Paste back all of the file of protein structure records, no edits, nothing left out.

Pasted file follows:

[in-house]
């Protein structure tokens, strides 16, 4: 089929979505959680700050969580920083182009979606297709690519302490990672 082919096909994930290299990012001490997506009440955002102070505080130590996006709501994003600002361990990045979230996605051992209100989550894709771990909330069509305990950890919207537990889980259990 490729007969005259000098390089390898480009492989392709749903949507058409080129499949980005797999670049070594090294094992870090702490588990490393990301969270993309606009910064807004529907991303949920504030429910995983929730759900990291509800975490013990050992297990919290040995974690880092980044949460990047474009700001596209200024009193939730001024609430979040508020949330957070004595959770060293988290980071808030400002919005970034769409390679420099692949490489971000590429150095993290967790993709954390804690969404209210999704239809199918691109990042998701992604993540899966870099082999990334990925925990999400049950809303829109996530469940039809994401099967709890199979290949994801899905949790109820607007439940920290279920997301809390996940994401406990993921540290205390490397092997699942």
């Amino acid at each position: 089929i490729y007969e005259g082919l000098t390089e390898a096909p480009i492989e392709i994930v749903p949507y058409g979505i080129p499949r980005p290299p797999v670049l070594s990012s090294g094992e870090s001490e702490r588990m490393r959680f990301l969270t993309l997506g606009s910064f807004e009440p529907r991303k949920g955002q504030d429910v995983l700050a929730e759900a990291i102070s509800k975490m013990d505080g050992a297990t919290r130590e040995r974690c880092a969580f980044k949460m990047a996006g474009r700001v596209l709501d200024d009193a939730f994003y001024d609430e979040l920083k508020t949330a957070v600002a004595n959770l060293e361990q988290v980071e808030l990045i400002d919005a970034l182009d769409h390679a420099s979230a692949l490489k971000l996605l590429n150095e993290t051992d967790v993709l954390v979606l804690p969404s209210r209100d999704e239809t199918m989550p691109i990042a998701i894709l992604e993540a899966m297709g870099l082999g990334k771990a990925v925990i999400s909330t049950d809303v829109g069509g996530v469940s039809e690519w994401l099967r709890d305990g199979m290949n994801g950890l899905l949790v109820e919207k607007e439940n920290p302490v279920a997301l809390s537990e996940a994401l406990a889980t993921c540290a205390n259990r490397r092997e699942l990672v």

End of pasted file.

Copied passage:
[in-house]
């Protein structure tokens, strides 16, 4: 089929979505959680700050969580920083182009979606297709690519302490990672 082919096909994930290299990012001490997506009440955002102070505080130590996006709501994003600002361990990045979230996605051992209100989550894709771990909330069509305990950890919207537990889980259990 490729007969005259000098390089390898480009492989392709749903949507058409080129499949980005797999670049070594090294094992870090702490588990490393990301969270993309606009910064807004529907991303949920504030429910995983929730759900990291509800975490013990050992297990919290040995974690880092980044949460990047474009700001596209200024009193939730001024609430979040508020949330957070004595959770060293988290980071808030400002919005970034769409390679420099692949490489971000590429150095993290967790993709954390804690969404209210999704239809199918691109990042998701992604993540899966870099082999990334990925925990999400049950809303829109996530469940039809994401099967709890199979290949994801899905949790109820607007439940920290279920997301809390996940994401406990993921540290205390490397092997699942």
């Amino acid at each position: 089929i490729y007969e005259g082919l000098t390089e390898a096909p480009i492989e392709i994930v749903p949507y058409g979505i080129p499949r980005p290299p797999v670049l070594s990012s090294g094992e870090s001490e702490r588990m490393r959680f990301l969270t993309l997506g606009s910064f807004e009440p529907r991303k949920g955002q504030d429910v995983l700050a929730e759900a990291i102070s509800k975490m013990d505080g050992a297990t919290r130590e040995r974690c880092a969580f980044k949460m990047a996006g474009r700001v596209l709501d200024d009193a939730f994003y001024d609430e979040l920083k508020t949330a957070v600002a004595n959770l060293e361990q988290v980071e808030l990045i400002d919005a970034l182009d769409h390679a420099s979230a692949l490489k971000l996605l590429n150095e993290t051992d967790v993709l954390v979606l804690p969404s209210r209100d999704e239809t199918m989550p691109i990042a998701i894709l992604e993540a899966m297709g870099l082999g990334k771990a990925v925990i999400s909330t049950d809303v829109g069509g996530v469940s039809e690519w994401l099967r709890d305990g199979m290949n994801g950890l899905l949790v109820e919207k607007e439940n920290p302490v279920a997301l809390s537990e996940a994401l406990a889980t993921c540290a205390n259990r490397r092997e699942l990672v």